TCU-Clemson: Defensive Duel in Death Valley

Pete MisthaufenAnalyst ISeptember 23, 2009

ATLANTA - SEPTEMBER 10:  C.J. Spiller #28 of the Clemson Tigers against the Georgia Tech Yellow Jackets at Bobby Dodd Stadium on September 10, 2009 in Atlanta, Georgia.  (Photo by Kevin C. Cox/Getty Images)

Like two experienced gunfighters standing out in a dusty boomtown in the Old West, TCU and Clemson prepare to duel in Death Valley this Saturday, as two top 20 defenses square off. The game has been moved from its original time of high noon to 3:30 pm to better accommodate tailgating, but the spirit of the duel continues on.

Last year, TCU ranked No. 1 in the country in rushing defense (allowing 47.1 yards per game), No. 1 in total defense (allowing just 217.7 yards per game), No. 4 in passing defense, and No. 2 in scoring defense.

Clemson finished at No. 13 in scoring defense, No. 10 in passing defense, and No. 18 in total defense.

The game came about in large part because new Clemson coach Dabo Swinney did not want to play two FCS schools this year. The Texas Christian Horned Frogs were the only FBS school available. "Holy smokes" was Swinney's reaction.

Showing that taking a challenge is more important to Coach Swinney than getting an easy win, he decided to line up and face the challenge head on. Whether that was foolhardy or wise will be determined on Saturday.

Clemson's defense looks as tough as ever this year, as demonstrated by last Saturday's game against Boston College. BC was completely dominated, having only 54 yards in total offense.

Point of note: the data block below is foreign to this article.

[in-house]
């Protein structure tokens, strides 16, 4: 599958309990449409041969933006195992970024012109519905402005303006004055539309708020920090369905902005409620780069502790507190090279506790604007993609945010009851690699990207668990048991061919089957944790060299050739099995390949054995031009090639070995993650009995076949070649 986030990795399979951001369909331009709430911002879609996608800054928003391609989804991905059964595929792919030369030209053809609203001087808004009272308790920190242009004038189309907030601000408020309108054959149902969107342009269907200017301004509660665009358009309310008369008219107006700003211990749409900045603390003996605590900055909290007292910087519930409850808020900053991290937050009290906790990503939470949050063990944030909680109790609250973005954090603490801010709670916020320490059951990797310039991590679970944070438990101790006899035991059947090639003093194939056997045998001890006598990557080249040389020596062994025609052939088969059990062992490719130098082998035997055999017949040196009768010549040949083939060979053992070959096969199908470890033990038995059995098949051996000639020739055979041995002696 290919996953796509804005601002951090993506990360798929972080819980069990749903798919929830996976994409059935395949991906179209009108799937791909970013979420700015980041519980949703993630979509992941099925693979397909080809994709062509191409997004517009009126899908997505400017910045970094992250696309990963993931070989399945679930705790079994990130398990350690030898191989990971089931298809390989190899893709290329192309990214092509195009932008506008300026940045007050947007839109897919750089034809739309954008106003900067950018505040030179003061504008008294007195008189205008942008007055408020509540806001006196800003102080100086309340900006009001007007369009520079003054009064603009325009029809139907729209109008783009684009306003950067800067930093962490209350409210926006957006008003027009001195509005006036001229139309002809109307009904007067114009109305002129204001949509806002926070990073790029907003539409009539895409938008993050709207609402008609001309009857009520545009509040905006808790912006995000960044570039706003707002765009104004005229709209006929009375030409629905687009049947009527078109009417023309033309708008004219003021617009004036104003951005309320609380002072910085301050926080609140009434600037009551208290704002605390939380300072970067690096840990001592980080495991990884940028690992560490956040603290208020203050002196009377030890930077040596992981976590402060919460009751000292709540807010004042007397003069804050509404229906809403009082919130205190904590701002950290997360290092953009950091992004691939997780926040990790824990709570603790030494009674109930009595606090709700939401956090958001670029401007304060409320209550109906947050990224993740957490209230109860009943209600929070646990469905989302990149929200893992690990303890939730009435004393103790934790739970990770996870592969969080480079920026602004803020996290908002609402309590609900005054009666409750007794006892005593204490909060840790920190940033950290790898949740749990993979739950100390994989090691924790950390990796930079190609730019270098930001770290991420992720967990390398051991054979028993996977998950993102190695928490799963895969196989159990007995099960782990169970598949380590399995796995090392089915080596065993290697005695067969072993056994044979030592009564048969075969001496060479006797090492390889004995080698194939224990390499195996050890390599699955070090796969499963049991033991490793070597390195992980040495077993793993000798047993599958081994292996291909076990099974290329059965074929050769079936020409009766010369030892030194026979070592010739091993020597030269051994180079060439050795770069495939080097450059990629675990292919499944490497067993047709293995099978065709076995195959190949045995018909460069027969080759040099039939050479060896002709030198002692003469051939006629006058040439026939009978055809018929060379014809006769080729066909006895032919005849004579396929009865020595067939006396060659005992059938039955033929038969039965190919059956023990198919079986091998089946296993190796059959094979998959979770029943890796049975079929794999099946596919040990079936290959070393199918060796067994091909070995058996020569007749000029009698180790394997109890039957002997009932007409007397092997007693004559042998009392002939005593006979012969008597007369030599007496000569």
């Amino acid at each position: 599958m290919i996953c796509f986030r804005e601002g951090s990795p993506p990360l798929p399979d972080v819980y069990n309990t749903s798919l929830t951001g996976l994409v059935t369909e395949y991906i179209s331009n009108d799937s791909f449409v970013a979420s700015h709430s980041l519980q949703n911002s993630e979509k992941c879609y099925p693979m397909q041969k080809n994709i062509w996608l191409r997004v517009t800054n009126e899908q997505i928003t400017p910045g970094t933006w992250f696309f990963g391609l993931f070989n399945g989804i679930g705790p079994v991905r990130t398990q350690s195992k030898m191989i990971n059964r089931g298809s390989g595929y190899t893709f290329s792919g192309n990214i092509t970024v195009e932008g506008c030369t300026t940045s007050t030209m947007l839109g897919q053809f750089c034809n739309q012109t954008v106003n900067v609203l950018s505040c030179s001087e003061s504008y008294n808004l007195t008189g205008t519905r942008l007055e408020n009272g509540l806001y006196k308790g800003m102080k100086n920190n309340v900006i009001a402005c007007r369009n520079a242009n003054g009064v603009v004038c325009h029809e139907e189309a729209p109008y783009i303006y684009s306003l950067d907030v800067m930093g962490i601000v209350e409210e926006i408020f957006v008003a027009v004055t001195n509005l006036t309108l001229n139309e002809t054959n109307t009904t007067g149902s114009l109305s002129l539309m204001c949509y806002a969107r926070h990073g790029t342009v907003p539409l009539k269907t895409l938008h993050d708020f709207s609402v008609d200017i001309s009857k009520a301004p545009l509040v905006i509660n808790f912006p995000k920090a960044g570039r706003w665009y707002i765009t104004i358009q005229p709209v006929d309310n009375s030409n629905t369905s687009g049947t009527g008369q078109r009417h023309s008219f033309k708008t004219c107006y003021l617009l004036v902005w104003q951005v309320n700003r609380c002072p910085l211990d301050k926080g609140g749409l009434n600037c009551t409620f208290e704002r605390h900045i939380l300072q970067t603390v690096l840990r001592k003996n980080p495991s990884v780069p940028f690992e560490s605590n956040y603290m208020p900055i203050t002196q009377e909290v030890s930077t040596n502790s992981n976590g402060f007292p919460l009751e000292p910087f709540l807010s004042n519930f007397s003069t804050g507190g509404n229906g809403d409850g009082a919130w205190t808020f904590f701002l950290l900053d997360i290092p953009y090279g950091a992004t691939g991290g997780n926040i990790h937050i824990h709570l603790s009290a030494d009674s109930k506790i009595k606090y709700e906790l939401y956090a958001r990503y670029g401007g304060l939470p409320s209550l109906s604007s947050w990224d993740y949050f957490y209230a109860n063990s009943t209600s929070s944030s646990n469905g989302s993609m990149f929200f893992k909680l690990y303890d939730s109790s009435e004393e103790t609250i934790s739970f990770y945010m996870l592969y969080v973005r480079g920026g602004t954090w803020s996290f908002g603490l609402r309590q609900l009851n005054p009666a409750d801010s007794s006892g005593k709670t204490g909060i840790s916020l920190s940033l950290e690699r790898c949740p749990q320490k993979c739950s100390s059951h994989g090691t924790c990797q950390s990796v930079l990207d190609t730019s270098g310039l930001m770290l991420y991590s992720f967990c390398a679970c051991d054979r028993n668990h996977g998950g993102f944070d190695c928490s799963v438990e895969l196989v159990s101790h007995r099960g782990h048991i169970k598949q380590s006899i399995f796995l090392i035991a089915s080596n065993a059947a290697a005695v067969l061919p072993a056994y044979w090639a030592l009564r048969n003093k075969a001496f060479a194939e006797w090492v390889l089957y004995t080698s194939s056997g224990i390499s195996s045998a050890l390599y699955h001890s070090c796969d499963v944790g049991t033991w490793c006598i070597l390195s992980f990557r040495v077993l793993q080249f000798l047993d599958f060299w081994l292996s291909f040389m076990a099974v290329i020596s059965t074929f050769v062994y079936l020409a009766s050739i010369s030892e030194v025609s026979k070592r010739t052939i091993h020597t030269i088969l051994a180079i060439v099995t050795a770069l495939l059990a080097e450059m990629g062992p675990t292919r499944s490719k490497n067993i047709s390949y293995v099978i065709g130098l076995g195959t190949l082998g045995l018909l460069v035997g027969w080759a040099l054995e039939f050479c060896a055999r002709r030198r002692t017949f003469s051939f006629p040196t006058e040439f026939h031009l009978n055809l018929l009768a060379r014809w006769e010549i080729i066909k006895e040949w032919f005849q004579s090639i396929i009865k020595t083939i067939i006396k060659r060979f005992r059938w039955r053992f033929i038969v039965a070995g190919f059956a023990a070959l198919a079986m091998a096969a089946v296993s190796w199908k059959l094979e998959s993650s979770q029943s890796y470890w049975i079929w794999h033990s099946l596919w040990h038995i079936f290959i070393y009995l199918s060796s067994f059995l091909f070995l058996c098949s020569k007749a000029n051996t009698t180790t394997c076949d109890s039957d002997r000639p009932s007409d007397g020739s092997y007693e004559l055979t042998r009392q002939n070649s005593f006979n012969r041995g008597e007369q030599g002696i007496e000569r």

TCU's defense is led by DE Jerry Hughes, who led the nation in sacks last year and is looking to up his number this year. Every team will be double-and triple-teaming him, but it matters little, as he still has been able to get in the backfield and dominate. He is third in the country in sacks right now, having played one fewer game than most teams in the country.

On offense, Clemson has been having some difficulties moving the ball and scoring touchdowns. To date, the Tigers have only five offensive touchdowns and none on the ground.

Clemson is loaded with talent and potential on offense, highlighted by RB C.J. Spiller, who has three touchdowns so far this year, but none rushing. Battling turf toe, Spiller had 214 total yards last Saturday, including a 77-yard punt return for a touchdown. Spiller also had a 96-yard kickoff return for a touchdown in the season opener against MTSU.

TCU's offense has been particularly balanced over the last several years, fitting into coach Gary Patterson's philosophy. For Patterson, the offense should work to help the defense by wearing down the opposition, controlling the clock, and scoring just enough points to win. 

With a big offensive line and a strong stable of running backs led by senior Joseph Turner, who is currently averaging 8.5 yards per carry, TCU led the nation in time of possession last year.


Keys to Victory

For Clemson

1. Shut down the TCU offense.

2. Score points on special teams.

3. Win the turnover battle



1. Contain C.J. Spiller.

2. Control the clock.

3. Hold on to the ball.



The Duel at Death Valley will not receive national television coverage but instead will be relegated to ESPN360, which, while not great, at least allows everyone in the country to see the game on their computer.

The weather forecast looks like the rain that has been soaking the Southeast and causing flooding will continue through this game.

TCU needs to win to preserve the Mountain West's effort to secure an automatic bid for the conference from the BCS, as well as keep up the Frogs' hope of going to a BCS bowl this season.

While most of us will be seeing this game via the Internet, those who take the time to seek out the game will be witnessing a true test of football toughness.